Brace for inevitable inaction

There is arrogance to hindsight, a reflex to rattle off lessons learned when the same narrative plays out, week after week. A mentally ill young man stockpiles guns and ammo and murders at random.

We know how to curtail the risk — not eliminate it, human nature is immutable — but lawmakers choose not to act. And as a society, we make a decision by not making a decision.

“We’re all proud to be Americans. But what kind of message does it send to the world when we have such a rudderless bunch of idiots in government?” asked Richard Martinez, father of Christopher Michael-Martinez, 20, one of Friday’s mass shooting victims near the campus of the University of California, Santa Barbara.

The story arc is identical, just switch out the venue and the narcissistic killer. Real victims whose lives are abruptly cut short and the grieving families who never actually heal — that is the too-tangible thread.

After the mass shooting in an Aurora, Colorado, theater, Snohomish County Prosecuting Attorney Mark Roe made a commonsense plea: Stop mentioning the perpetrator by name. He’s right.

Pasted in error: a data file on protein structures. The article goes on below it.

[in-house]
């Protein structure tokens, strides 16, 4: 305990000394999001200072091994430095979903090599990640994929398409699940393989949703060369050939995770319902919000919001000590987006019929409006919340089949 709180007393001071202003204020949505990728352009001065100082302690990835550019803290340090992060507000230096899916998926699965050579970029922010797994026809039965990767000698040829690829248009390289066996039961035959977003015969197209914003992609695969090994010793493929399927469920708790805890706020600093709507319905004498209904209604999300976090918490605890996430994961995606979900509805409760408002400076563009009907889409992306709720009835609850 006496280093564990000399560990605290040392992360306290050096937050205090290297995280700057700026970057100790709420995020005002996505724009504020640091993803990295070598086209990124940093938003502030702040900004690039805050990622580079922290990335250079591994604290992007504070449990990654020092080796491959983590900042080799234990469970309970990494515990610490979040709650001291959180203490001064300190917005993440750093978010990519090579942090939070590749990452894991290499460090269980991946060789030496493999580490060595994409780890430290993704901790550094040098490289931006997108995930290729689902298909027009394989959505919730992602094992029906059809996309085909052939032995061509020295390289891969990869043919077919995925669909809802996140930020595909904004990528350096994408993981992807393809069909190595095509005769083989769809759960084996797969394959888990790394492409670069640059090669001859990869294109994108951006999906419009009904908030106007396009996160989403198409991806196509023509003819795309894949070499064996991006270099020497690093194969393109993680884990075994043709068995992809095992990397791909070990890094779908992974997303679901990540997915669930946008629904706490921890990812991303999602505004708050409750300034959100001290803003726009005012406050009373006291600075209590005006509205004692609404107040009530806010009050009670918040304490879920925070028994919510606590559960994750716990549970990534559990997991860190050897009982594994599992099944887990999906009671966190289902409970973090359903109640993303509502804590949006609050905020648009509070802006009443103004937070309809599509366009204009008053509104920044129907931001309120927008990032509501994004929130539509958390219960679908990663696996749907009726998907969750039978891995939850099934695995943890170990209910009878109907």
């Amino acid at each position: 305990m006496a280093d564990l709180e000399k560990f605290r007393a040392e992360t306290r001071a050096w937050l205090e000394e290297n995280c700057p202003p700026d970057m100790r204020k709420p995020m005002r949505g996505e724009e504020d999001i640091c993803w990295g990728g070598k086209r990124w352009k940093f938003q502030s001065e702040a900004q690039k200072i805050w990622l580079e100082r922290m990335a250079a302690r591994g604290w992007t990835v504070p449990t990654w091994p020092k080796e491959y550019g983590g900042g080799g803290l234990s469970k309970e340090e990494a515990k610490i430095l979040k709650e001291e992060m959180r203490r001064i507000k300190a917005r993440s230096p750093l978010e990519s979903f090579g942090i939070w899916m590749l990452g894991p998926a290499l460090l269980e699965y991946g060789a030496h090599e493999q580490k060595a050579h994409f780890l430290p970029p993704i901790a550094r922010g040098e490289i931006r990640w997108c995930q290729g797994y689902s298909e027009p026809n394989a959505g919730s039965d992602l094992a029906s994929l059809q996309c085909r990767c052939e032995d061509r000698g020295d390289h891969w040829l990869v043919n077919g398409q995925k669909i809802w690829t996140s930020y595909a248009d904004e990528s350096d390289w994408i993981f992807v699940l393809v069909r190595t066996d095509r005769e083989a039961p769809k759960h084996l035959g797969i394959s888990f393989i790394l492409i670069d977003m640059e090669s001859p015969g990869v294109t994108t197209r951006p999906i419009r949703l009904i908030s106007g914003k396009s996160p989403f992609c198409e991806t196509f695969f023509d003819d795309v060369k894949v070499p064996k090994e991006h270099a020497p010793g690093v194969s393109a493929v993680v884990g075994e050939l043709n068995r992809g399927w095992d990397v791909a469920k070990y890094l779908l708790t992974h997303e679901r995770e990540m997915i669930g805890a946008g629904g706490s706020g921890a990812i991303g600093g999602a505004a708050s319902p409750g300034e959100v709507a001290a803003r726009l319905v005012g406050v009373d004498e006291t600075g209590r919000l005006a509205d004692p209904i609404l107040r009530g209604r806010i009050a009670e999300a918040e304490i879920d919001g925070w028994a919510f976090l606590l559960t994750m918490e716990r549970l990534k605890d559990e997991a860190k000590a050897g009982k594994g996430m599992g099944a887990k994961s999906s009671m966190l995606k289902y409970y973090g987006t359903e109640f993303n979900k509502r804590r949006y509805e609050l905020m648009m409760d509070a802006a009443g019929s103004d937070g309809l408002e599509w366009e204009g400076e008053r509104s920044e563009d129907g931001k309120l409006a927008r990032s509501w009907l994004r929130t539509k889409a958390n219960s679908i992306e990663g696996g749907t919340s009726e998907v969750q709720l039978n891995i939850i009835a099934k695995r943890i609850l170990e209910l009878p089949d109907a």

It’s Friday’s victims who should be the focus. College-age kids magnify the rawness of insensible death.

The 2012 Aurora shooting was followed the next month by the Sikh temple murders in Wisconsin that left seven dead.

In 2008, a Skagit County man murdered six people, including Skagit County Sheriff’s Deputy Anne Jackson. In May of 2012, a 40-year-old Seattle man, shot and killed four people at Café Racer Espresso, murdered a woman during a carjacking, and later killed himself. And from the pantheon of anchorless madmen with guns, there was the Virginia Tech shooting, just seven years ago, which left 32 dead. And Newtown, with 20 children dead.

In a world without end, violence without end.

Universal background checks for firearms sales and more mental-health funding are not cure-alls, but they can help.

One mental-health corrective is “Joel’s Law,” House Bill 2725, which unanimously passed the state House in February, but did not come to a floor vote in the senate. The effort gives immediate family members more sway to petition the superior court for review in the event a mental health professional sidesteps protective detention for their loved one.

The financial impact of Joel’s Law (it needs to have a significant fiscal note attached to it next time) will force the state to invest in services for those living with mental illness. Make no mistake: That is a very good thing.